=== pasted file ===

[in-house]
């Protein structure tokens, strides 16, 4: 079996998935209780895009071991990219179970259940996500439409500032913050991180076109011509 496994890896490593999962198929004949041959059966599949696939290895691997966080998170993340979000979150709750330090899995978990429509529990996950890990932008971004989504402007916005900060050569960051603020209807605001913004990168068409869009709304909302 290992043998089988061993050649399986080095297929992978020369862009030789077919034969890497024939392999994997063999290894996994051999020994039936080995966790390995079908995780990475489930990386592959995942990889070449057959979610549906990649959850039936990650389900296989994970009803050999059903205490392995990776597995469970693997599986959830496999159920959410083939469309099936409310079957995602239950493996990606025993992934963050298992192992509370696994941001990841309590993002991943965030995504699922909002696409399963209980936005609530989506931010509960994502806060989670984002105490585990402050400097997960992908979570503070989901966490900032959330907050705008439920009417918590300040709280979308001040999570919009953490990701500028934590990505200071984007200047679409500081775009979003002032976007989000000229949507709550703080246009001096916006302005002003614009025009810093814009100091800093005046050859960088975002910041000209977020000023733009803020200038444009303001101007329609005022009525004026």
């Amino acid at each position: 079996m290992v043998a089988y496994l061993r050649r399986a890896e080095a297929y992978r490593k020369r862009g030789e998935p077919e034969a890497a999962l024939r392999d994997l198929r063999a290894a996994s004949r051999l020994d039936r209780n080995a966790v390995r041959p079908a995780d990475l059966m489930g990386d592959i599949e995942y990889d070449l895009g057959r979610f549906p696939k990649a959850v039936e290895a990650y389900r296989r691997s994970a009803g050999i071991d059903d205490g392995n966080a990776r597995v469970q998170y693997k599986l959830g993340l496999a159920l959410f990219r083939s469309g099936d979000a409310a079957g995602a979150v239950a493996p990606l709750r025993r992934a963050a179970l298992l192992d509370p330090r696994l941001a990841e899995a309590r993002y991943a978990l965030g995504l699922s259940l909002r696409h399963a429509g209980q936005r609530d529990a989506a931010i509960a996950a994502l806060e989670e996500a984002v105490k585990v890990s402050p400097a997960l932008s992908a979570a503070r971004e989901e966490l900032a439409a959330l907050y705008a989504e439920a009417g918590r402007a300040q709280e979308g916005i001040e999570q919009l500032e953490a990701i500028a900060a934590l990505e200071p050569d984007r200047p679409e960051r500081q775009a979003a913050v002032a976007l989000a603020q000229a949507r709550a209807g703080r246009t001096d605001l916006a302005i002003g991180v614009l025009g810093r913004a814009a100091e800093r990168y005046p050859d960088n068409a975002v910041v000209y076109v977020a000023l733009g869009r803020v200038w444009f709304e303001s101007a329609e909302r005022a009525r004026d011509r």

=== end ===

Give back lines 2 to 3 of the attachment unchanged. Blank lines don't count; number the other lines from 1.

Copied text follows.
């Protein structure tokens, strides 16, 4: 079996998935209780895009071991990219179970259940996500439409500032913050991180076109011509 496994890896490593999962198929004949041959059966599949696939290895691997966080998170993340979000979150709750330090899995978990429509529990996950890990932008971004989504402007916005900060050569960051603020209807605001913004990168068409869009709304909302 290992043998089988061993050649399986080095297929992978020369862009030789077919034969890497024939392999994997063999290894996994051999020994039936080995966790390995079908995780990475489930990386592959995942990889070449057959979610549906990649959850039936990650389900296989994970009803050999059903205490392995990776597995469970693997599986959830496999159920959410083939469309099936409310079957995602239950493996990606025993992934963050298992192992509370696994941001990841309590993002991943965030995504699922909002696409399963209980936005609530989506931010509960994502806060989670984002105490585990402050400097997960992908979570503070989901966490900032959330907050705008439920009417918590300040709280979308001040999570919009953490990701500028934590990505200071984007200047679409500081775009979003002032976007989000000229949507709550703080246009001096916006302005002003614009025009810093814009100091800093005046050859960088975002910041000209977020000023733009803020200038444009303001101007329609005022009525004026």
């Amino acid at each position: 079996m290992v043998a089988y496994l061993r050649r399986a890896e080095a297929y992978r490593k020369r862009g030789e998935p077919e034969a890497a999962l024939r392999d994997l198929r063999a290894a996994s004949r051999l020994d039936r209780n080995a966790v390995r041959p079908a995780d990475l059966m489930g990386d592959i599949e995942y990889d070449l895009g057959r979610f549906p696939k990649a959850v039936e290895a990650y389900r296989r691997s994970a009803g050999i071991d059903d205490g392995n966080a990776r597995v469970q998170y693997k599986l959830g993340l496999a159920l959410f990219r083939s469309g099936d979000a409310a079957g995602a979150v239950a493996p990606l709750r025993r992934a963050a179970l298992l192992d509370p330090r696994l941001a990841e899995a309590r993002y991943a978990l965030g995504l699922s259940l909002r696409h399963a429509g209980q936005r609530d529990a989506a931010i509960a996950a994502l806060e989670e996500a984002v105490k585990v890990s402050p400097a997960l932008s992908a979570a503070r971004e989901e966490l900032a439409a959330l907050y705008a989504e439920a009417g918590r402007a300040q709280e979308g916005i001040e999570q919009l500032e953490a990701i500028a900060a934590l990505e200071p050569d984007r200047p679409e960051r500081q775009a979003a913050v002032a976007l989000a603020q000229a949507r709550a209807g703080r246009t001096d605001l916006a302005i002003g991180v614009l025009g810093r913004a814009a100091e800093r990168y005046p050859d960088n068409a975002v910041v000209y076109v977020a000023l733009g869009r803020v200038w444009f709304e303001s101007a329609e909302r005022a009525r004026d011509r």